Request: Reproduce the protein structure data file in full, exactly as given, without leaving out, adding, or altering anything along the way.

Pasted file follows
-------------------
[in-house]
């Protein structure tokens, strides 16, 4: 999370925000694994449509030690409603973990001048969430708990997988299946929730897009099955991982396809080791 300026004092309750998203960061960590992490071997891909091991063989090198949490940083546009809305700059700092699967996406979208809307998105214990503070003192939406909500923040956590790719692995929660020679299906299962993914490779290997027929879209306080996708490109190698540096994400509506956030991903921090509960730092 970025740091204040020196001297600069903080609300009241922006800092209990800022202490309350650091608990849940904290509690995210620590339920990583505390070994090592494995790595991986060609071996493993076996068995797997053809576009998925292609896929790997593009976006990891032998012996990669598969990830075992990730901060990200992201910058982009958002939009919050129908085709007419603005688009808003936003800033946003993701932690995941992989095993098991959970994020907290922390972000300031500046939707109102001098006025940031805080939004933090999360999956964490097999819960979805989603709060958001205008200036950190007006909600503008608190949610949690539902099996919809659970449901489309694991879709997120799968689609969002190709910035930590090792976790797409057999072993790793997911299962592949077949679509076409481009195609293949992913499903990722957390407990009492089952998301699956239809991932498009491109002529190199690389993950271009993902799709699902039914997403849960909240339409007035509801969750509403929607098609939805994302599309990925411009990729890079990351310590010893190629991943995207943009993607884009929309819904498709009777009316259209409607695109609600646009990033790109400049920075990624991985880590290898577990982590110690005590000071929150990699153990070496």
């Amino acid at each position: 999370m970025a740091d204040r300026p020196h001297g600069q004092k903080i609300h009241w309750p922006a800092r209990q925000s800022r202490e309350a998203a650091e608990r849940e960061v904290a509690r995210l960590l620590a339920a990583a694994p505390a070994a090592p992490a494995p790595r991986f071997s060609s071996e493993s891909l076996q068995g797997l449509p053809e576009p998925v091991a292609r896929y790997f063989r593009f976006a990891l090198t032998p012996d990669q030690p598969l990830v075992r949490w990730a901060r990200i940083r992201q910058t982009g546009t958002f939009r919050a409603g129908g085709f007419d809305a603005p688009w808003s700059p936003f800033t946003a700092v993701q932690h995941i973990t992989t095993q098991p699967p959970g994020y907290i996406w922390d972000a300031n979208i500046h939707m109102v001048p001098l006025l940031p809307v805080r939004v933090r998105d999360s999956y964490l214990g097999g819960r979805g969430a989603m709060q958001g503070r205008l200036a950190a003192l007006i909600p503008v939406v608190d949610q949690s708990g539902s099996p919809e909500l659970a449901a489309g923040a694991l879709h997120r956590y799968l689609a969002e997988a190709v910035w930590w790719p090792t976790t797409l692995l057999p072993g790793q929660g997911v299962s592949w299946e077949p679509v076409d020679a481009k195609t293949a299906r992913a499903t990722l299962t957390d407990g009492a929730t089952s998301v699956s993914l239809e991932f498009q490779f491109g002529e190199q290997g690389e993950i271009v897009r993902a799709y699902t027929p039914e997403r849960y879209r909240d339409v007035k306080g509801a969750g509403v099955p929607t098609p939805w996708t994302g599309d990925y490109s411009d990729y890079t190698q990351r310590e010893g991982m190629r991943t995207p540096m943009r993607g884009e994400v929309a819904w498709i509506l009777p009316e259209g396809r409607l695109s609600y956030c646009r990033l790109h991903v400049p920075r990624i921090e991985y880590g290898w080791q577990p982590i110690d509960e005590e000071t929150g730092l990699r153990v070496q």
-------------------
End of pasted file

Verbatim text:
[in-house]
């Protein structure tokens, strides 16, 4: 999370925000694994449509030690409603973990001048969430708990997988299946929730897009099955991982396809080791 300026004092309750998203960061960590992490071997891909091991063989090198949490940083546009809305700059700092699967996406979208809307998105214990503070003192939406909500923040956590790719692995929660020679299906299962993914490779290997027929879209306080996708490109190698540096994400509506956030991903921090509960730092 970025740091204040020196001297600069903080609300009241922006800092209990800022202490309350650091608990849940904290509690995210620590339920990583505390070994090592494995790595991986060609071996493993076996068995797997053809576009998925292609896929790997593009976006990891032998012996990669598969990830075992990730901060990200992201910058982009958002939009919050129908085709007419603005688009808003936003800033946003993701932690995941992989095993098991959970994020907290922390972000300031500046939707109102001098006025940031805080939004933090999360999956964490097999819960979805989603709060958001205008200036950190007006909600503008608190949610949690539902099996919809659970449901489309694991879709997120799968689609969002190709910035930590090792976790797409057999072993790793997911299962592949077949679509076409481009195609293949992913499903990722957390407990009492089952998301699956239809991932498009491109002529190199690389993950271009993902799709699902039914997403849960909240339409007035509801969750509403929607098609939805994302599309990925411009990729890079990351310590010893190629991943995207943009993607884009929309819904498709009777009316259209409607695109609600646009990033790109400049920075990624991985880590290898577990982590110690005590000071929150990699153990070496």
């Amino acid at each position: 999370m970025a740091d204040r300026p020196h001297g600069q004092k903080i609300h009241w309750p922006a800092r209990q925000s800022r202490e309350a998203a650091e608990r849940e960061v904290a509690r995210l960590l620590a339920a990583a694994p505390a070994a090592p992490a494995p790595r991986f071997s060609s071996e493993s891909l076996q068995g797997l449509p053809e576009p998925v091991a292609r896929y790997f063989r593009f976006a990891l090198t032998p012996d990669q030690p598969l990830v075992r949490w990730a901060r990200i940083r992201q910058t982009g546009t958002f939009r919050a409603g129908g085709f007419d809305a603005p688009w808003s700059p936003f800033t946003a700092v993701q932690h995941i973990t992989t095993q098991p699967p959970g994020y907290i996406w922390d972000a300031n979208i500046h939707m109102v001048p001098l006025l940031p809307v805080r939004v933090r998105d999360s999956y964490l214990g097999g819960r979805g969430a989603m709060q958001g503070r205008l200036a950190a003192l007006i909600p503008v939406v608190d949610q949690s708990g539902s099996p919809e909500l659970a449901a489309g923040a694991l879709h997120r956590y799968l689609a969002e997988a190709v910035w930590w790719p090792t976790t797409l692995l057999p072993g790793q929660g997911v299962s592949w299946e077949p679509v076409d020679a481009k195609t293949a299906r992913a499903t990722l299962t957390d407990g009492a929730t089952s998301v699956s993914l239809e991932f498009q490779f491109g002529e190199q290997g690389e993950i271009v897009r993902a799709y699902t027929p039914e997403r849960y879209r909240d339409v007035k306080g509801a969750g509403v099955p929607t098609p939805w996708t994302g599309d990925y490109s411009d990729y890079t190698q990351r310590e010893g991982m190629r991943t995207p540096m943009r993607g884009e994400v929309a819904w498709i509506l009777p009316e259209g396809r409607l695109s609600y956030c646009r990033l790109h991903v400049p920075r990624i921090e991985y880590g290898w080791q577990p982590i110690d509960e005590e000071t929150g730092l990699r153990v070496q």